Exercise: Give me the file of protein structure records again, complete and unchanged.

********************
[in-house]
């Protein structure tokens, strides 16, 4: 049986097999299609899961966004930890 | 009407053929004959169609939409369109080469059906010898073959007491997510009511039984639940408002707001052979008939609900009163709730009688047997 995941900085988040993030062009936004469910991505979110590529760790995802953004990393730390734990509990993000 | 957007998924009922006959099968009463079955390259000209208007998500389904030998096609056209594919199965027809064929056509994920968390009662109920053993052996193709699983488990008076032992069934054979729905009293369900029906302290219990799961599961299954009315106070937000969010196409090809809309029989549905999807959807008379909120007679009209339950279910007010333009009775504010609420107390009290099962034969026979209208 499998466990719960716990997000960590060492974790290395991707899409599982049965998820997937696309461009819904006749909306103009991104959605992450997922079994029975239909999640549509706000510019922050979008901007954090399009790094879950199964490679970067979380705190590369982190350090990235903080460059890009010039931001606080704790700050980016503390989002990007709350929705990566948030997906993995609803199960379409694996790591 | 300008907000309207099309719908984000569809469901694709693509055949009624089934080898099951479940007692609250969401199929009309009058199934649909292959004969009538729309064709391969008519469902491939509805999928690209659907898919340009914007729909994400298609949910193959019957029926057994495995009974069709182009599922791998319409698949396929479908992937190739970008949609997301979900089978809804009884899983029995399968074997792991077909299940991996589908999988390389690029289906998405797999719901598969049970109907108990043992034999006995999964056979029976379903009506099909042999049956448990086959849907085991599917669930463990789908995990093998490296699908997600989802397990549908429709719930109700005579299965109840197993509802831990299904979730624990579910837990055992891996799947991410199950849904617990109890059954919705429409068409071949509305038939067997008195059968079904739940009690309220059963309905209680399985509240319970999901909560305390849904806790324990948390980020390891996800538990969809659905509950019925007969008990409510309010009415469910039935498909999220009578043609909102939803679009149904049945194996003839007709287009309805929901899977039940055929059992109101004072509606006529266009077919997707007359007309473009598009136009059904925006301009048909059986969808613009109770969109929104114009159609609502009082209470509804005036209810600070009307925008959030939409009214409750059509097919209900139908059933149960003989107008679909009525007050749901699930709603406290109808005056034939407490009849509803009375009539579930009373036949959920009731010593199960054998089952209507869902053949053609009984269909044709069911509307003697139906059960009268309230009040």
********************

[in-house]
């Protein structure tokens, strides 16, 4: 049986097999299609899961966004930890 | 009407053929004959169609939409369109080469059906010898073959007491997510009511039984639940408002707001052979008939609900009163709730009688047997 995941900085988040993030062009936004469910991505979110590529760790995802953004990393730390734990509990993000 | 957007998924009922006959099968009463079955390259000209208007998500389904030998096609056209594919199965027809064929056509994920968390009662109920053993052996193709699983488990008076032992069934054979729905009293369900029906302290219990799961599961299954009315106070937000969010196409090809809309029989549905999807959807008379909120007679009209339950279910007010333009009775504010609420107390009290099962034969026979209208 499998466990719960716990997000960590060492974790290395991707899409599982049965998820997937696309461009819904006749909306103009991104959605992450997922079994029975239909999640549509706000510019922050979008901007954090399009790094879950199964490679970067979380705190590369982190350090990235903080460059890009010039931001606080704790700050980016503390989002990007709350929705990566948030997906993995609803199960379409694996790591 | 300008907000309207099309719908984000569809469901694709693509055949009624089934080898099951479940007692609250969401199929009309009058199934649909292959004969009538729309064709391969008519469902491939509805999928690209659907898919340009914007729909994400298609949910193959019957029926057994495995009974069709182009599922791998319409698949396929479908992937190739970008949609997301979900089978809804009884899983029995399968074997792991077909299940991996589908999988390389690029289906998405797999719901598969049970109907108990043992034999006995999964056979029976379903009506099909042999049956448990086959849907085991599917669930463990789908995990093998490296699908997600989802397990549908429709719930109700005579299965109840197993509802831990299904979730624990579910837990055992891996799947991410199950849904617990109890059954919705429409068409071949509305038939067997008195059968079904739940009690309220059963309905209680399985509240319970999901909560305390849904806790324990948390980020390891996800538990969809659905509950019925007969008990409510309010009415469910039935498909999220009578043609909102939803679009149904049945194996003839007709287009309805929901899977039940055929059992109101004072509606006529266009077919997707007359007309473009598009136009059904925006301009048909059986969808613009109770969109929104114009159609609502009082209470509804005036209810600070009307925008959030939409009214409750059509097919209900139908059933149960003989107008679909009525007050749901699930709603406290109808005056034939407490009849509803009375009539579930009373036949959920009731010593199960054998089952209507869902053949053609009984269909044709069911509307003697139906059960009268309230009040």